See Notes about the instructions.
This method probably can be done with other plastics manufactured for the same purpose, but I'm using E-Z Water as that is what the hobby shop had to offer. The plastic is in the form of small pellets as you can see in the picture. These can be melted in a pot on a regular stove and used for casting although they are normally used in creating lakes and streams for dioramas and miniature railways.
There are some important things to note when using this stuff:
1) The pot cannot be used for anything else after this (I bought a cheap stainless steel bowl for this purpose).
2) When the pellets start to melt, keep an eye on the pot to make sure the plastic is not getting too hot.
3) When handling the melted plastic, remember that it is *very* hot, so don't get yourself burned.
4) If you happen to knock the pot over, you can be almost certain that whatever it was that the melted plastic spilled on, it is ruined (if it is a glossy, non-porous surface, you may be able to remove the plastic entirely once it has cooled).
For the mould, you need material that can take the heat. If you want transparent plastic, it also needs to have a glossy surface. I used very thin metal sheet. Bend it to the desired shape and use adhesive tape to secure and seal the mould. If the mould is a heel, like in the picture, you need something to keep it in a vertical position. I used oasis flower foam.
Pour the melted plastic into the mould. Wait for it to cool. Then remove the casting from the mould. You will probably need to remove the tape and open the mould to get the casting out. The picture on the right shows a finished shoe heel. There should be as little air bubbles as possible, so this one is not a very successful end product.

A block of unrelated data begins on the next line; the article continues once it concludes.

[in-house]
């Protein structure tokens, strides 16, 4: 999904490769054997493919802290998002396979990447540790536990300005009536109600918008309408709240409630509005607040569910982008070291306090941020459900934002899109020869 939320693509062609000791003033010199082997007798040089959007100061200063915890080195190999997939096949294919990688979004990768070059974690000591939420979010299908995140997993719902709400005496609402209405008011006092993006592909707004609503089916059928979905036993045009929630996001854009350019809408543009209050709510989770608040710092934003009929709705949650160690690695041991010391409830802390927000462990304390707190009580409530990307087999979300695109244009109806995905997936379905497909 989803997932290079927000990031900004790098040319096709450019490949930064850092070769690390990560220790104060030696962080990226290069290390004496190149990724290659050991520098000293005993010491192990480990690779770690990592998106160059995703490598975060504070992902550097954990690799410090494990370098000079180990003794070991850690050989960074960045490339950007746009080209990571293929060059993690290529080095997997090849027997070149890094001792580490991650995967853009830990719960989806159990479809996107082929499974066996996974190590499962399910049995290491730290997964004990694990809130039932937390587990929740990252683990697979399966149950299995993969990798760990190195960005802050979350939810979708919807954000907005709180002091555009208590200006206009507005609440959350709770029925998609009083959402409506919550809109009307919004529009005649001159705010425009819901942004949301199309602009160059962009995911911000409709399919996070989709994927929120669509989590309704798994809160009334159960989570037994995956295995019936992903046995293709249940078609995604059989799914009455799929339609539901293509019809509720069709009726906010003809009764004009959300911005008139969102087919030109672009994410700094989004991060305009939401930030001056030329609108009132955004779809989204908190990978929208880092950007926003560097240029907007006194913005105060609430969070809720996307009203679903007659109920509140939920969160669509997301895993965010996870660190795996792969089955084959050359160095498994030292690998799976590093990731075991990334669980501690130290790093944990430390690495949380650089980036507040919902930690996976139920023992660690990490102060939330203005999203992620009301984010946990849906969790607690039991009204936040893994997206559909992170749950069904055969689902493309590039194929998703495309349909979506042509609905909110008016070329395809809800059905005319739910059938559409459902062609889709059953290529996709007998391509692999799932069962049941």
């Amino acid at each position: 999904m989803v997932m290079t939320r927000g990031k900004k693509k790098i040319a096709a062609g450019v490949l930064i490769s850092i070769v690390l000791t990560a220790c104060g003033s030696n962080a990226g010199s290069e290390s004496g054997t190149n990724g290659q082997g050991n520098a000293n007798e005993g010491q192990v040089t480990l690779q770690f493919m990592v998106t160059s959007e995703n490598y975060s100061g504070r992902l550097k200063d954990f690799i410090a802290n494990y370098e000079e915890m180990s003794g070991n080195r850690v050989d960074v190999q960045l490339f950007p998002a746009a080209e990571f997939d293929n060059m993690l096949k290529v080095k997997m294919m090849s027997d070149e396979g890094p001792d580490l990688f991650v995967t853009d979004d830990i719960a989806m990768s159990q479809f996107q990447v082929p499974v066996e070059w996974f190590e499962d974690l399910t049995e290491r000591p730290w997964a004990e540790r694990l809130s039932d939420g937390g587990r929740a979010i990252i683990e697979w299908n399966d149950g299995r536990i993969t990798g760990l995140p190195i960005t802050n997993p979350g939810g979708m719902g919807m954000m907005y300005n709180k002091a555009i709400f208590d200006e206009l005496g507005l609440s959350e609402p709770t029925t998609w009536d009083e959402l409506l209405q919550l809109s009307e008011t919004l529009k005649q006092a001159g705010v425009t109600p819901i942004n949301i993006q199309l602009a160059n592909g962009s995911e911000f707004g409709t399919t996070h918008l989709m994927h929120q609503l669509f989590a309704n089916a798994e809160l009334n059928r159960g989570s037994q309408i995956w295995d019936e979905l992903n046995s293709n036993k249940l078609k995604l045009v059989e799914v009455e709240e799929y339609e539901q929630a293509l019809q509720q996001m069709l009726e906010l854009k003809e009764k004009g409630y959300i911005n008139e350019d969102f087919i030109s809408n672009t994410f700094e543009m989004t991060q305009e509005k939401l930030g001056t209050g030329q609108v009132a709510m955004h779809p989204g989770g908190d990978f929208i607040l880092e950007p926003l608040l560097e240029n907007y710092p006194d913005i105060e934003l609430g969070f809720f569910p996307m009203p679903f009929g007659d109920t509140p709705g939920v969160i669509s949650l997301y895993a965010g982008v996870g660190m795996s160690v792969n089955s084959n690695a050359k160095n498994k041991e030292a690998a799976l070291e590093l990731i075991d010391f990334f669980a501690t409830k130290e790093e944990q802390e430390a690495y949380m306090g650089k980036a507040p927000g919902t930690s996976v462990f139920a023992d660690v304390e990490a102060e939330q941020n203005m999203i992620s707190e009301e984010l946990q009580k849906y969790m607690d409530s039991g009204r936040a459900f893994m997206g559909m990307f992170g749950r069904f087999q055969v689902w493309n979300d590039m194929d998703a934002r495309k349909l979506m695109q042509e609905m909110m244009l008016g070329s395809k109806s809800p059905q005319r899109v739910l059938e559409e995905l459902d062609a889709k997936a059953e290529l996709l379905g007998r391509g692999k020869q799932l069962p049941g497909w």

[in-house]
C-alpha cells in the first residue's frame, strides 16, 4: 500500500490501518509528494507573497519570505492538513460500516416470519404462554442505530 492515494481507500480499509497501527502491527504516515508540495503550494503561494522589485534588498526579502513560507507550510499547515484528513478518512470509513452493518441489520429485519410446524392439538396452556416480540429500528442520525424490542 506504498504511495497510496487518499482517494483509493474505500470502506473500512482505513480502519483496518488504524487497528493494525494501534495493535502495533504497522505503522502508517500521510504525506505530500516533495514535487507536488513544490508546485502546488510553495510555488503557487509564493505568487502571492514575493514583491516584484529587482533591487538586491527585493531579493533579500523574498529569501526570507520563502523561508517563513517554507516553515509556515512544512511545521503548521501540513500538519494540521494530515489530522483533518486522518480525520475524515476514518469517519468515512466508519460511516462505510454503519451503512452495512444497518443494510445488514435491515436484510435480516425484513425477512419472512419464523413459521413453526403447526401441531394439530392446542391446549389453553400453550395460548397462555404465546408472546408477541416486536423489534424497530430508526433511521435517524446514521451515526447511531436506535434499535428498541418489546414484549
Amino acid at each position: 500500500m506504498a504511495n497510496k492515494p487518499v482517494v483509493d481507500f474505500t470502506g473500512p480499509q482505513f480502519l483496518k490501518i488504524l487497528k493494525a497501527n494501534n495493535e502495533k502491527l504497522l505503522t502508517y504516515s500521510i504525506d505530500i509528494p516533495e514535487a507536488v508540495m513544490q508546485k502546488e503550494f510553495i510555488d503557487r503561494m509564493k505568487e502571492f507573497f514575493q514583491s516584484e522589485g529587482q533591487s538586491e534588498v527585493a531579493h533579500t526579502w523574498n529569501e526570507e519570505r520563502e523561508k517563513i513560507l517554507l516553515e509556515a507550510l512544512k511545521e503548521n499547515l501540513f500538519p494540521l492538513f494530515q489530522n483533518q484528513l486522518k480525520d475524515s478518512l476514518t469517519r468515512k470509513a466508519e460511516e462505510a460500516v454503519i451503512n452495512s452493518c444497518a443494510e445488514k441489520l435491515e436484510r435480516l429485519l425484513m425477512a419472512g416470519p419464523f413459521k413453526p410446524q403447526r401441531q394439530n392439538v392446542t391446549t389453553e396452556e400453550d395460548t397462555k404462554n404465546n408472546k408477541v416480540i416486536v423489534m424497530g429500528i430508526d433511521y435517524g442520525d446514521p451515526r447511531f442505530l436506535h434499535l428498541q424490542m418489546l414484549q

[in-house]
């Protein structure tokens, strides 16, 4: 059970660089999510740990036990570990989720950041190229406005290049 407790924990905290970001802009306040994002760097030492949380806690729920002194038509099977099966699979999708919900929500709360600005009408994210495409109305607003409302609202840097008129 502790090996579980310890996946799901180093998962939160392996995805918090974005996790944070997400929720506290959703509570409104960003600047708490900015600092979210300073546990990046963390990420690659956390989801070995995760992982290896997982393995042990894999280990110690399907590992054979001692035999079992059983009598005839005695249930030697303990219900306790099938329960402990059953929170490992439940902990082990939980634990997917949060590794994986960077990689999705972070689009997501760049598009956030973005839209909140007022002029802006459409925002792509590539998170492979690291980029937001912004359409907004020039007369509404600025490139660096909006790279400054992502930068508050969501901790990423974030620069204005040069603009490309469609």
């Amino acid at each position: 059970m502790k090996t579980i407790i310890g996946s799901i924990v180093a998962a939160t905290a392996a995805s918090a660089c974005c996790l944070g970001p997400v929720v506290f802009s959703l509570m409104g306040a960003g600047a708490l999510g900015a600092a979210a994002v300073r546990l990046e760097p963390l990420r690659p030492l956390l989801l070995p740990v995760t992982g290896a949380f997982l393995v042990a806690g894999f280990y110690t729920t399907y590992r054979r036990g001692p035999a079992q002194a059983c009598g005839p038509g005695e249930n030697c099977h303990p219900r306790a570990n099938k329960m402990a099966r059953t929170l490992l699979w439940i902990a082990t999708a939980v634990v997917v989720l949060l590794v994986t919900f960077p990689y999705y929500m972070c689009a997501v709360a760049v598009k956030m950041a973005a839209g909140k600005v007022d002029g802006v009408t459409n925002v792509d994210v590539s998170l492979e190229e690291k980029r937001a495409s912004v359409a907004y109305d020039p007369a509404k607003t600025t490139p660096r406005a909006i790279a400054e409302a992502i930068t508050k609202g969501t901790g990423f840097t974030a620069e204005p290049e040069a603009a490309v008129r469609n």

The following pictures show an example of a mould for making the entire sole. You need to trace the shape of the foot on the metal sheet, cut it out, and use adhesive tape to attach a strip of the sheet to the cutout, following its contours.
The only problem with this technique is that making high heel soles is virtually impossible. Wedge soles may be possible, if you make the mould so that it is upside down.
The next pictures show what happens when the plastic gets too hot. It starts to burn and its color changes. If you compare the color to the picture of the heel, you can see that these are more amber. It is a nice color, but if the plastic had gotten a little hotter, there might have been trouble. And I noticed that if you heat the plastic just enough to melt it, it will not melt the adhesive tape in the mould, but if you get it so hot that its color changes, it will melt any adhesive tape it touches.
As you can see, you can place small objects inside the mould before pouring in the plastic. I tried also pouring in a little plastic, inserting some items and then pouring in the rest of the plastic, but this leaves a visible line in the plastic.
It is possible to use silicone rubber moulds for these castings as well, but that will produce matte surface as can be seen in these Tiny Kitty wedge soles.
So I just had to see if it is possible to make wedge soles. It was not very easy, but it is possible. Below are pictures of the moulds and the result. These are Tiny Kitty size. The red inside the plastic is glass beads.